Ben Shapiro: the Speech, the Protests, the Reactions
Conservative firebrand parries hecklers from the left, and right, during speech on the legacy of slavery
Conservative firebrand Ben Shapiro lectured an audience of 1,500 on the legacy of slavery and parried hecklers from the left and the right in an appearance on the Boston University campus Wednesday night that was arranged by a conservative BU student group and protested by some 200 students who marched in silent solidarity up Commonwealth Avenue.
Perhaps surprising some in the audience, Shapiro spent much of his talk outlining the history of American opposition to what he acknowledged as the horrors of slavery and the evils of Jim Crow. But by the end of his speech he derided the idea that “every single problem in America today is based on slavery,” asking, “Are teens in Chicago today killing each other at rapid rates because of slavery?”
“Freedom is what makes America unique, not slavery,” said Shapiro, editor-in-chief of the far-right Daily Wire news website, a former Breitbart editor, and host of The Ben Shapiro Show podcast. And he said that America is “one of the least racist multiracial countries today,” citing Barack Obama’s two terms as president.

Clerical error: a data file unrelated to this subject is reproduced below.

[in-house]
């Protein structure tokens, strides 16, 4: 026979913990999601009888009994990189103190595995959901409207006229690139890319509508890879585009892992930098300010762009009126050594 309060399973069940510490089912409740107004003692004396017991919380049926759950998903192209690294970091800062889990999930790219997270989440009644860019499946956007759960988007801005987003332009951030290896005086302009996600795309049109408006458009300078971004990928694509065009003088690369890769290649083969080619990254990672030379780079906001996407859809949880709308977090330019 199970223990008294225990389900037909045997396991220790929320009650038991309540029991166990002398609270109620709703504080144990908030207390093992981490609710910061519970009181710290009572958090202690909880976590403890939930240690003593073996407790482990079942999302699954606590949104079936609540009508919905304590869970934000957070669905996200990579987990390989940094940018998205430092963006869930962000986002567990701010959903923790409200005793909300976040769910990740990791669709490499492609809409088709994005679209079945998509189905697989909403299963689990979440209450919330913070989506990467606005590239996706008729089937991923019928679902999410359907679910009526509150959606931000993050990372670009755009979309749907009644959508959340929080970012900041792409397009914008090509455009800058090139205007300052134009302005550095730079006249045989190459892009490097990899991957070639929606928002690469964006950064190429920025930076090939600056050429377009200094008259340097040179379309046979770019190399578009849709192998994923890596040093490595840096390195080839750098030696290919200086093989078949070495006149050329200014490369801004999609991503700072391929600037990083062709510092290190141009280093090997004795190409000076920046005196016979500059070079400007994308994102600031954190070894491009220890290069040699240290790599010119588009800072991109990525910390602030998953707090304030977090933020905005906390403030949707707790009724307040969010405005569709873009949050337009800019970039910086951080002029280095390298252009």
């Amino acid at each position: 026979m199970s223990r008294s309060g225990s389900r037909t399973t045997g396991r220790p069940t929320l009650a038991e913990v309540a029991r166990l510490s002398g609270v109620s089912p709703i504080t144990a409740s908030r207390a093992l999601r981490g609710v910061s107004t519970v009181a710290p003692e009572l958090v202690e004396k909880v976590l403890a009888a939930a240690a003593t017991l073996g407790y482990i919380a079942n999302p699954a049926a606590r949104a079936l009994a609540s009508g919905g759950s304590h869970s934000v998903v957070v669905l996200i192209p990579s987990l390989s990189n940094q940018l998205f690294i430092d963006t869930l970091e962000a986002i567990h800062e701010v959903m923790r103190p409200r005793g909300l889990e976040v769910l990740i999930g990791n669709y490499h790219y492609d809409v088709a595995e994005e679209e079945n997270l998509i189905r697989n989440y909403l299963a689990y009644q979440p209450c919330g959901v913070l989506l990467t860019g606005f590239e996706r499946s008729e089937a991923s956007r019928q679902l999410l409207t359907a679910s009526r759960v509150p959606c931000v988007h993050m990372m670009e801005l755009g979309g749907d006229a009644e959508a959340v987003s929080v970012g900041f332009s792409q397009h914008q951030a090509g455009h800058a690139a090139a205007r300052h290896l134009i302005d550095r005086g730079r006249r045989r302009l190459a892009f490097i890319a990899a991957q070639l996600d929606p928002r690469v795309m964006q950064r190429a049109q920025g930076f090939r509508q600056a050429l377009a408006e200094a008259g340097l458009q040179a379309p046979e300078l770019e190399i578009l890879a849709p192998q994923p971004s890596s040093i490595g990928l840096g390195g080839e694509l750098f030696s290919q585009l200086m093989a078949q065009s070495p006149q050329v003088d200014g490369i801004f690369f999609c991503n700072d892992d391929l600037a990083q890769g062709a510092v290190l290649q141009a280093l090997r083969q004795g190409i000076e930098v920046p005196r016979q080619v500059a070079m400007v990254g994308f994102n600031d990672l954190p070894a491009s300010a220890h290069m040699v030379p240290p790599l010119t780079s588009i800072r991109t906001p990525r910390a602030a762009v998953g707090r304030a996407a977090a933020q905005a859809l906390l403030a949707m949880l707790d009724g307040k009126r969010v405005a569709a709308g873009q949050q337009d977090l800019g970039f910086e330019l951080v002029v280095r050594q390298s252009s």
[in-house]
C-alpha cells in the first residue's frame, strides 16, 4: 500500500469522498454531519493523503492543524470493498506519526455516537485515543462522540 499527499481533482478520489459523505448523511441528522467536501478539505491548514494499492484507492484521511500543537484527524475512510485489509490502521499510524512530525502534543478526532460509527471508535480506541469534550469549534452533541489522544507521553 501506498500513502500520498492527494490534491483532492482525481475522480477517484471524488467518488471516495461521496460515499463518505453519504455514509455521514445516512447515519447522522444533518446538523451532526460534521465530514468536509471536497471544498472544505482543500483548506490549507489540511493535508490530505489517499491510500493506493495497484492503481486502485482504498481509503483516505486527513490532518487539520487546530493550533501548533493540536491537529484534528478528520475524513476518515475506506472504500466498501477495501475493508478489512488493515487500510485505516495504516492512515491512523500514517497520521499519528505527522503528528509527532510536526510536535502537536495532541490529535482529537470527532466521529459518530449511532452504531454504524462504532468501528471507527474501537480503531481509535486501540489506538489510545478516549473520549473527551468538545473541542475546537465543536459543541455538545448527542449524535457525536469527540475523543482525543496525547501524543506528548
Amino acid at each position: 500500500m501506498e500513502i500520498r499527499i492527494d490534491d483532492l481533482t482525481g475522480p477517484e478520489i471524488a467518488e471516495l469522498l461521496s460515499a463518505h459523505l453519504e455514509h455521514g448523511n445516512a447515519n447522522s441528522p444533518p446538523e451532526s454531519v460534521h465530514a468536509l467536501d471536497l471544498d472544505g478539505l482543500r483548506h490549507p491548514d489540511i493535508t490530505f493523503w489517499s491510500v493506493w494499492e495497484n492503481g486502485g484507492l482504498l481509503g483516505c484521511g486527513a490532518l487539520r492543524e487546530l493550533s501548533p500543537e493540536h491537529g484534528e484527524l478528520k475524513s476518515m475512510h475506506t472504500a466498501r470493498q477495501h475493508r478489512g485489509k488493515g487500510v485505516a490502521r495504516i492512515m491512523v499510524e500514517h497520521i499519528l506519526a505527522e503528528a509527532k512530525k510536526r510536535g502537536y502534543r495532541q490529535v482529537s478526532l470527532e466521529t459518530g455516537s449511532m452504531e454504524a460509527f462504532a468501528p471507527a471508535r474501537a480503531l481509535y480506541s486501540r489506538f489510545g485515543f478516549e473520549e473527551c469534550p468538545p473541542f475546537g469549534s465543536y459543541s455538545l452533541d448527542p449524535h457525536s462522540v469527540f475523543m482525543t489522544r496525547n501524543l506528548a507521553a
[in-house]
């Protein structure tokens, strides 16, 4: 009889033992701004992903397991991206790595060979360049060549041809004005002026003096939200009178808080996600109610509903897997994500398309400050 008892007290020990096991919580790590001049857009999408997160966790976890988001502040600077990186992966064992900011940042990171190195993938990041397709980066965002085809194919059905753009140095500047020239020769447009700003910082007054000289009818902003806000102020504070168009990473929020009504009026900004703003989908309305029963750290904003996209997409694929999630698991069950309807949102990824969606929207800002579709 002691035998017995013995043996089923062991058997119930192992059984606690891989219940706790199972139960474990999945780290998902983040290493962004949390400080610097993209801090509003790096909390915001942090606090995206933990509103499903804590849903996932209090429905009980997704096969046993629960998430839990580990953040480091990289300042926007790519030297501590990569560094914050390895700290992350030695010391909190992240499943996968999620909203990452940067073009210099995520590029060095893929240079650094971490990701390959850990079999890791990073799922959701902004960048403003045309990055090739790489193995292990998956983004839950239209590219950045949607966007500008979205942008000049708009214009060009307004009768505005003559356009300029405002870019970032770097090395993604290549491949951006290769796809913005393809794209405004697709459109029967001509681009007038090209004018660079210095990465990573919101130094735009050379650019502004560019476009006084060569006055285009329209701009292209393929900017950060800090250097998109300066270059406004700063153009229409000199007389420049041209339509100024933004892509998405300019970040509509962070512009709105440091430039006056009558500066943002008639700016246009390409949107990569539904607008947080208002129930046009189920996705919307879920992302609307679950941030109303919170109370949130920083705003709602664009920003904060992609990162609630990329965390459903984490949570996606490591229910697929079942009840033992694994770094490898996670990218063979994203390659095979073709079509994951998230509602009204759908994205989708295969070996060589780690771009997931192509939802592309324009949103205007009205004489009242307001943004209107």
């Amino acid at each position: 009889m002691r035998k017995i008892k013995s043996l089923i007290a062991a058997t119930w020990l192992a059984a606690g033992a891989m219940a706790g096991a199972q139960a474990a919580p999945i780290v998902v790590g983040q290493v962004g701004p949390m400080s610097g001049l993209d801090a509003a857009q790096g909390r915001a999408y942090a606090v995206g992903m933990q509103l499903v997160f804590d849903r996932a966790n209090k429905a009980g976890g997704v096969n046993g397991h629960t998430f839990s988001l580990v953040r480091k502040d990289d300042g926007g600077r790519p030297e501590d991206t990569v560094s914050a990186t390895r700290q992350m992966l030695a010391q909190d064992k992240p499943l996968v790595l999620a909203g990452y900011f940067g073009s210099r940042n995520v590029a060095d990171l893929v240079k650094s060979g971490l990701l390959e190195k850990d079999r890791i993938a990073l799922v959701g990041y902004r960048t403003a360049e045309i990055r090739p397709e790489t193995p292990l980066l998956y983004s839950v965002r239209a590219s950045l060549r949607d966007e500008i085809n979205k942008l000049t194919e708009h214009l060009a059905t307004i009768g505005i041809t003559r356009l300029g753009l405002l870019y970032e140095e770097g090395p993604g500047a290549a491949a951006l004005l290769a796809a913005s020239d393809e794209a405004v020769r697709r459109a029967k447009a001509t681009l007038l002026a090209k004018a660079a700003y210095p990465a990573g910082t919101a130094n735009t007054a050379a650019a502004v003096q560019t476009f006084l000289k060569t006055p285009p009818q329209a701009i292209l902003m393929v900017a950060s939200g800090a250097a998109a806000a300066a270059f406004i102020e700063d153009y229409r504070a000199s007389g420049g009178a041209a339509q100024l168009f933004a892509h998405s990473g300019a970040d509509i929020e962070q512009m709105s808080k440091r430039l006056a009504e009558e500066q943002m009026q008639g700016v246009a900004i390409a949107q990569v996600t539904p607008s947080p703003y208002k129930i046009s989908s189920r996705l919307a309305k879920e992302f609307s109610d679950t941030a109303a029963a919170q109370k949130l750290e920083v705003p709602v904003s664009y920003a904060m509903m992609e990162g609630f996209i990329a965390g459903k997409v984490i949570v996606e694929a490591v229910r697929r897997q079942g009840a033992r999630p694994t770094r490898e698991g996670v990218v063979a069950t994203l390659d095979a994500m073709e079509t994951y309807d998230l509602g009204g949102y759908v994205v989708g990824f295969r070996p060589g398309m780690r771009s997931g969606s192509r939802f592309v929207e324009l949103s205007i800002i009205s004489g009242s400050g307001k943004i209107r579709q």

His appearance was hosted by the Boston University chapter of the conservative youth activism organization Young Americans for Freedom (YAF) and presented by the Young America’s Foundation Fred Allen Lecture Series.
In the days leading up to the event, students, faculty, staff, and parents of students weighed in on Shapiro’s appearance at BU. There were angry comments on Twitter and Facebook, as well as a number of small protests around campus and letters posted on Twitter. The debate mostly broke into two camps, with opponents arguing that Shapiro’s words and messages were both hateful and hurtful and that he was not deserving of a platform at the same University that includes Martin Luther King, Jr. (GRS’55, Hon.’59), Howard Thurman (Hon.’67), and Nobel Peace Prize winner Elie Wiesel (Hon.’74) among its alumni and faculty. Others, however, countered that Shapiro represents a new voice for young progressive conservatives and that those opposing his speech were exaggerating his views or were unwilling to hear alternative viewpoints.